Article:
Fortunately, this stigma is slowly beginning to diminish. Education about the importance of mental health is growing. Multiple initiatives that aim to reduce the embarrassment of seeking help have begun in recent years.

On social media, men are increasingly talking about their mental health and encouraging other men to do the same. Furthermore, studies show that millennials and members of Generation Z of any gender are more like than members of previous generations to seek therapy.

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Men often have different symptom of depression, anxiety, PTSD, and other mental health conditions than women. These signs can go unnoticed by the men who experience them, their loved ones, and even some doctors and therapists. These symptoms are just as valid and it is important to be aware of them so you know when to seek therapy.

Signs that it’s a good idea to seek therapy include if you have:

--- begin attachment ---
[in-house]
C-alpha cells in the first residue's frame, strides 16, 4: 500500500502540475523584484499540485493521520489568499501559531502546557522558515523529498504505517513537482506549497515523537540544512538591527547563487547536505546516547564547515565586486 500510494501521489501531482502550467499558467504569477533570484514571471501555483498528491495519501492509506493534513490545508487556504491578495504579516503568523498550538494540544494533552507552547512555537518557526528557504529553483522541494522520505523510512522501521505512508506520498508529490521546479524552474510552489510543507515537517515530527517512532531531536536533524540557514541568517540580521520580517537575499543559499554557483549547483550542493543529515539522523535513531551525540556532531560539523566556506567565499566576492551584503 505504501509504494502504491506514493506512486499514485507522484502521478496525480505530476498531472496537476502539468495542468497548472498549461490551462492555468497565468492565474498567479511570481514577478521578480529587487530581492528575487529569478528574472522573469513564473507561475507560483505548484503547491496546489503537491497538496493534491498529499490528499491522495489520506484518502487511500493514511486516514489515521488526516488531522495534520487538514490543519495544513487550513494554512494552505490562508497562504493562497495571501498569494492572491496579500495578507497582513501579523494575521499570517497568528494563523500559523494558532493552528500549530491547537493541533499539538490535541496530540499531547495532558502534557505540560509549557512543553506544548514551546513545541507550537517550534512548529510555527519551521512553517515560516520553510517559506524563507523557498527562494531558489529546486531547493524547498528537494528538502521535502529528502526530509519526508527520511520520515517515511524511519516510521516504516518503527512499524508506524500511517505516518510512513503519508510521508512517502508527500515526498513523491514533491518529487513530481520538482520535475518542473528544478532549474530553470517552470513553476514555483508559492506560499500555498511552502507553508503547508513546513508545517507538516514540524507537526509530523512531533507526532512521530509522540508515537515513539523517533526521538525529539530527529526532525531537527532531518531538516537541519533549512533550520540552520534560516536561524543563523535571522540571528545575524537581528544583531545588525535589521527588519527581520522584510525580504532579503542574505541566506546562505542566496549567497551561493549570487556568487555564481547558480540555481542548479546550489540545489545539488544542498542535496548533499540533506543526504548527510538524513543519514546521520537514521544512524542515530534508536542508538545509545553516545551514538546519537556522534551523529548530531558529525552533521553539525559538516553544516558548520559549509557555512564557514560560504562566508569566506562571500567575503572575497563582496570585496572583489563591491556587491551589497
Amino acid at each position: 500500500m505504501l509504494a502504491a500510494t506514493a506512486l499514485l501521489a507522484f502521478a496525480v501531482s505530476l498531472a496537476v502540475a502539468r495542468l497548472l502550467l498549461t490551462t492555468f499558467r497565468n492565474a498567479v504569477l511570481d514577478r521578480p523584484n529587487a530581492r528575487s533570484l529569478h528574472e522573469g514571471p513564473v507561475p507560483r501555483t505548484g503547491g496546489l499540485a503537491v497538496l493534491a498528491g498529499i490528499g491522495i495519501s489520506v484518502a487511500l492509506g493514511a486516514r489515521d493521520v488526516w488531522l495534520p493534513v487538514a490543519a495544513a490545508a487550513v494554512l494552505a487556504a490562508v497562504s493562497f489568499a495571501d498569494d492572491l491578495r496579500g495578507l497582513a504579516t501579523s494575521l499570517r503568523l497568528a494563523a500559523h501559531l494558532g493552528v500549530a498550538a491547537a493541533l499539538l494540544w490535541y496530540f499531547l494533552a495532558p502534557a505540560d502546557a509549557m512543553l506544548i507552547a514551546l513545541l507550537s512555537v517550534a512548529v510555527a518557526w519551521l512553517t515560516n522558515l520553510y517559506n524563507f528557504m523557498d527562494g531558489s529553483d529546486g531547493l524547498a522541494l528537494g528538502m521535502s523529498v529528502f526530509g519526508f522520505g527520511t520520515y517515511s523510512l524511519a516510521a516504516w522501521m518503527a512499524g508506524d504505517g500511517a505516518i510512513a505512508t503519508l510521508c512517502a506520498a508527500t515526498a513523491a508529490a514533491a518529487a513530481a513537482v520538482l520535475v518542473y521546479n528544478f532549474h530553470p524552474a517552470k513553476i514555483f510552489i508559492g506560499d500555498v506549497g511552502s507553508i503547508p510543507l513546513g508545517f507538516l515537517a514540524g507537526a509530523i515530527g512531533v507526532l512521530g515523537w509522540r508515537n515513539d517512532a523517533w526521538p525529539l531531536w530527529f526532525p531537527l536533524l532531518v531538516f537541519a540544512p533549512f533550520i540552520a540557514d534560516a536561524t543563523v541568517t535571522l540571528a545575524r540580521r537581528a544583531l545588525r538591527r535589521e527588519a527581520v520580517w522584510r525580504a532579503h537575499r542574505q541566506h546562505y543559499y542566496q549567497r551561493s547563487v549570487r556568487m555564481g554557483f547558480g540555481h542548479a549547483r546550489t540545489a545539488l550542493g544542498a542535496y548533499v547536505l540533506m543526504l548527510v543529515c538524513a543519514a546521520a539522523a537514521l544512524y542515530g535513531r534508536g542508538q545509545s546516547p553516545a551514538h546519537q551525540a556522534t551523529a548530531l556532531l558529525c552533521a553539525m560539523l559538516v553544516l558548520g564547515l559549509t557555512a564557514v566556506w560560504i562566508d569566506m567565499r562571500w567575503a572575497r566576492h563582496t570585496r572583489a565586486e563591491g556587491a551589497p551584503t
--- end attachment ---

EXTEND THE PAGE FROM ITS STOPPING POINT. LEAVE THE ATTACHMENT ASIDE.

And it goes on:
• felt more irritable than usual
  • been having angry outbursts of aggression
  • felt low or depressed
  • felt overwhelmed or like you were under a lot of pressure
  • unexpectedly lost or gained weight
  • been drinking or using drugs more often than usual
  • have been relying on alcohol or drugs to get through a difficult time
  • lost interest in things you normally enjoy
  • had trouble concentrating at work, school, or at home
  • had more headaches or days feeling generally unwell
  • been sleeping too much or too little
  • felt drained or exhausted even after a good night’s sleep